Kelly hopes to play like a hero |

Kelly hopes to play like a hero

BRAD HORN/Nevada Appeal PGA professionals work on their putting at Montreux Golf and Country Club on Tuesday, two days before tournament play begins at the Reno-Tahoe Open.

RENO – The pressure is off Jerry Kelly, and that could mean some big finishes as the PGA Tour enters its home stretch.

Kelly needed to win the PGA Championship last weekend, but a 76 and 74 over the final two rounds pushed him back to a tie for 34th place and erased any chance for a spot on the prestigious President’s Cup squad.

“The external influences are gone,” Kelly said as he departed for a practice round Tuesday at the Reno-Tahoe Open at Montreux Country Club. “It’s added pressure. You try not to let anything in during the tournament, but you do think about it. I needed to win the PGA Tournament and I didn’t do it. I had a good run the first couple of days.

“There is a lot of season left, and I tend to play all the way through. We’ll see how things go.”

Kelly’s goal this week is to put together four solid rounds, something he has yet to do this year.

“My game has gone through a lot of transition,” said Kelly, who has made the cut 16 times in 21 events this season. “I’ve changed my swing and my putting. It may not show, but I’m a better player now.

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“The swing is a gradual process. I really have started to feel good. You have to know when you miss a shot. Before I was all about timing. Now, it’s all about pace. It makes a difference. You have to know how to get it around the course.”

Kelly said the first third of the season involved a lot of equipment changes which caused him some problems. He went back to his old equipment and has been pleased with the results.

Out of the past seven events, he’s posted two top-15 finishes. He shot an 8-under par 280 at the Memorial and five weeks later finished 14th with a 10-under-par 270, including four rounds in the 60s, at the U.S. Bank Championship in Milwaukee, Wisc. He’s won $783,106, which puts him 72nd on the money list.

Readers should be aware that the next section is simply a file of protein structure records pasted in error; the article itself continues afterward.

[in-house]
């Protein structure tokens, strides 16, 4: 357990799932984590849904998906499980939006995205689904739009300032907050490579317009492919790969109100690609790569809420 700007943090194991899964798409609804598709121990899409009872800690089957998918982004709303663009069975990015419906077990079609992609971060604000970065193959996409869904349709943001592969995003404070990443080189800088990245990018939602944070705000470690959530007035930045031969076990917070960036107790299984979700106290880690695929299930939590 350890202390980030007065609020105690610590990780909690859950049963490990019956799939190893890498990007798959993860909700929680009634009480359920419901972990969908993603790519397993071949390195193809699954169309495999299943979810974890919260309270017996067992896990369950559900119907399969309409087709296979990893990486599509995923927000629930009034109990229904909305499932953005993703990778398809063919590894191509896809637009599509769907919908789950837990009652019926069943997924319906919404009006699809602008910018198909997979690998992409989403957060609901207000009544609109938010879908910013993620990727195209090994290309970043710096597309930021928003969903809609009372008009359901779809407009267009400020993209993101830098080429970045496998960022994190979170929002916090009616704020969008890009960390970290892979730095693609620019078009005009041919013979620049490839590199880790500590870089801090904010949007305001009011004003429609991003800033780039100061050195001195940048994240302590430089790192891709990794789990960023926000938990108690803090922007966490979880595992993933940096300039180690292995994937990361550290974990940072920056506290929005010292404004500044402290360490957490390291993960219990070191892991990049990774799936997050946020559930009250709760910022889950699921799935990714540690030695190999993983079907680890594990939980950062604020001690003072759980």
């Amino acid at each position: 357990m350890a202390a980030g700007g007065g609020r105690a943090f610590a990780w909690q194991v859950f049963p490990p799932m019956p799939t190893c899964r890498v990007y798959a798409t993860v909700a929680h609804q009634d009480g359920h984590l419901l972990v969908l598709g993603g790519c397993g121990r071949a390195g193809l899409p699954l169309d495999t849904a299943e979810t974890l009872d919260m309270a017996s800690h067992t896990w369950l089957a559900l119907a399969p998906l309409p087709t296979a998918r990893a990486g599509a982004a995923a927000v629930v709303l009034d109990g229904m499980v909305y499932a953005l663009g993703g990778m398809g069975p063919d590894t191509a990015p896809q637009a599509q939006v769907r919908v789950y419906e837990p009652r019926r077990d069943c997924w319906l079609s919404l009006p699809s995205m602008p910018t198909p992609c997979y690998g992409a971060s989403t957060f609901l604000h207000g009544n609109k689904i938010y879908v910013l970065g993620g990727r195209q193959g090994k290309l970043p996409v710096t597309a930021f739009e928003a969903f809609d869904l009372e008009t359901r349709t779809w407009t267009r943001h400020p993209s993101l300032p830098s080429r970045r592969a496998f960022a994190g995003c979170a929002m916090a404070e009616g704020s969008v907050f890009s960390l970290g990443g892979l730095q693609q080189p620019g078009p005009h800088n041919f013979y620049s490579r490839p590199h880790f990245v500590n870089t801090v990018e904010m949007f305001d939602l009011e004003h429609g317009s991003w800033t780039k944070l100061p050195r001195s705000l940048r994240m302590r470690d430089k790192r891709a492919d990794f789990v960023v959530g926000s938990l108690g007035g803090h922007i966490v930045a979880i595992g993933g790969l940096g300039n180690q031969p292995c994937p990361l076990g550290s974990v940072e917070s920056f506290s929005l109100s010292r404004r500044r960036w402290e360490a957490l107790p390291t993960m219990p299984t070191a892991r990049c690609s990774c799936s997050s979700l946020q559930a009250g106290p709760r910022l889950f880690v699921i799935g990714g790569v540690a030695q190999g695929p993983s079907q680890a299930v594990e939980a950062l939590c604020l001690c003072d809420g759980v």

A big payday here would boost him up several spots, and he has to be considered one of the favorites to challenge defending champion Vaughn Taylor, who is the first RTO winner to defend his title since the event started in 1999.

This is Kelly’s fourth appearance at the RTO, and he’s had good success on the par-72, 7,472-yard Jack Nicklaus layout.

In 2001, he led the field after three rounds (66-68-67), and shot a final-round 71, but lost by a stroke to veteran John Cook, whose final-round 64 gave him a tournament-record 271. In 2000, he shot a 6-under 282 and finished tied for 17th.

What does he remember about 2001?

“That I should have won,” Kelly said. “That’s all I’m going to try and do this year.

“When you play at altitude, you have to be able to judge distance. I feel pretty comfortable adjusting clubs, shots and trajectory. You have to hit it solid. That’s the biggest thing. You have to know your distance. It (Montreux) definitely has a Castle Pines feel, but this is more generous.”

Darrell Moody can be reached at, or by calling (775) 881-1281

The Kelly File

Residence: Madison, Wisc.

Age: 38

Joined PGA Tour: 1996

Best finish in 2005: Tied for 8th at the Bob Hope Chrysler Classic with a 22-under-par 338

Best RTO finish: Took 2nd place in 2001

Career earnings: $12,110, 504